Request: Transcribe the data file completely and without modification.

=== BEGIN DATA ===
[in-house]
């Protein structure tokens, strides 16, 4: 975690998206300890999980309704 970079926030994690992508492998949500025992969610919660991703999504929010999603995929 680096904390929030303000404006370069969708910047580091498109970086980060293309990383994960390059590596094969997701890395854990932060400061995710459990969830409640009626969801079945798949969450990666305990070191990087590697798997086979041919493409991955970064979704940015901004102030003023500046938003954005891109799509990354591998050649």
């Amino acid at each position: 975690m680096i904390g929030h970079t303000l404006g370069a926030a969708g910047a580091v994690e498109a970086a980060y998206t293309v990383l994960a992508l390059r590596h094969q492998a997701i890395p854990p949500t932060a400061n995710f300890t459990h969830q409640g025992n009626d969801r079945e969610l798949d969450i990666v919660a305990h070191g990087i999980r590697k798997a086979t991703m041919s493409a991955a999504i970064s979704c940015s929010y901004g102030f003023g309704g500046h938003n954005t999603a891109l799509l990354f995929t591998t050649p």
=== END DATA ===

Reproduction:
[in-house]
């Protein structure tokens, strides 16, 4: 975690998206300890999980309704 970079926030994690992508492998949500025992969610919660991703999504929010999603995929 680096904390929030303000404006370069969708910047580091498109970086980060293309990383994960390059590596094969997701890395854990932060400061995710459990969830409640009626969801079945798949969450990666305990070191990087590697798997086979041919493409991955970064979704940015901004102030003023500046938003954005891109799509990354591998050649």
């Amino acid at each position: 975690m680096i904390g929030h970079t303000l404006g370069a926030a969708g910047a580091v994690e498109a970086a980060y998206t293309v990383l994960a992508l390059r590596h094969q492998a997701i890395p854990p949500t932060a400061n995710f300890t459990h969830q409640g025992n009626d969801r079945e969610l798949d969450i990666v919660a305990h070191g990087i999980r590697k798997a086979t991703m041919s493409a991955a999504i970064s979704c940015s929010y901004g102030f003023g309704g500046h938003n954005t999603a891109l799509l990354f995929t591998t050649p």